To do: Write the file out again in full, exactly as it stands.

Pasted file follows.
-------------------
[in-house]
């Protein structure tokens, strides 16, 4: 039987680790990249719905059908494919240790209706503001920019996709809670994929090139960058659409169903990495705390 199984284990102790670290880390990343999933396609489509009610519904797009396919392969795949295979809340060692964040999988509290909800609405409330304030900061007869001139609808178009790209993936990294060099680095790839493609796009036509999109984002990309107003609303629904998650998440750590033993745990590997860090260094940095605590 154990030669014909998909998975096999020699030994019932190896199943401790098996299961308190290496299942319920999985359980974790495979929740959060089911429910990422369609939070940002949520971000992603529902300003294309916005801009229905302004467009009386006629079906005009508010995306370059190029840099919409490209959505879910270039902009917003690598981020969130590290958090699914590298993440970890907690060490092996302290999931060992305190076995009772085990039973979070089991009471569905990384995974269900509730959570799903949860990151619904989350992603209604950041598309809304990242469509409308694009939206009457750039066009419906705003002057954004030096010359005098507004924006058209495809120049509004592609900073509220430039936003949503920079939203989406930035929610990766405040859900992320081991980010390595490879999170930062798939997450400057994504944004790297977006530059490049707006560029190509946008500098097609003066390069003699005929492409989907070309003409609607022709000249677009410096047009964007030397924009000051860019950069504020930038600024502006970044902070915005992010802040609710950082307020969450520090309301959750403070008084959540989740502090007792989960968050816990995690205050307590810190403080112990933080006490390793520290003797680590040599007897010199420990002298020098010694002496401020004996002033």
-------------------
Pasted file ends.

[in-house]
């Protein structure tokens, strides 16, 4: 039987680790990249719905059908494919240790209706503001920019996709809670994929090139960058659409169903990495705390 199984284990102790670290880390990343999933396609489509009610519904797009396919392969795949295979809340060692964040999988509290909800609405409330304030900061007869001139609808178009790209993936990294060099680095790839493609796009036509999109984002990309107003609303629904998650998440750590033993745990590997860090260094940095605590 154990030669014909998909998975096999020699030994019932190896199943401790098996299961308190290496299942319920999985359980974790495979929740959060089911429910990422369609939070940002949520971000992603529902300003294309916005801009229905302004467009009386006629079906005009508010995306370059190029840099919409490209959505879910270039902009917003690598981020969130590290958090699914590298993440970890907690060490092996302290999931060992305190076995009772085990039973979070089991009471569905990384995974269900509730959570799903949860990151619904989350992603209604950041598309809304990242469509409308694009939206009457750039066009419906705003002057954004030096010359005098507004924006058209495809120049509004592609900073509220430039936003949503920079939203989406930035929610990766405040859900992320081991980010390595490879999170930062798939997450400057994504944004790297977006530059490049707006560029190509946008500098097609003066390069003699005929492409989907070309003409609607022709000249677009410096047009964007030397924009000051860019950069504020930038600024502006970044902070915005992010802040609710950082307020969450520090309301959750403070008084959540989740502090007792989960968050816990995690205050307590810190403080112990933080006490390793520290003797680590040599007897010199420990002298020098010694002496401020004996002033």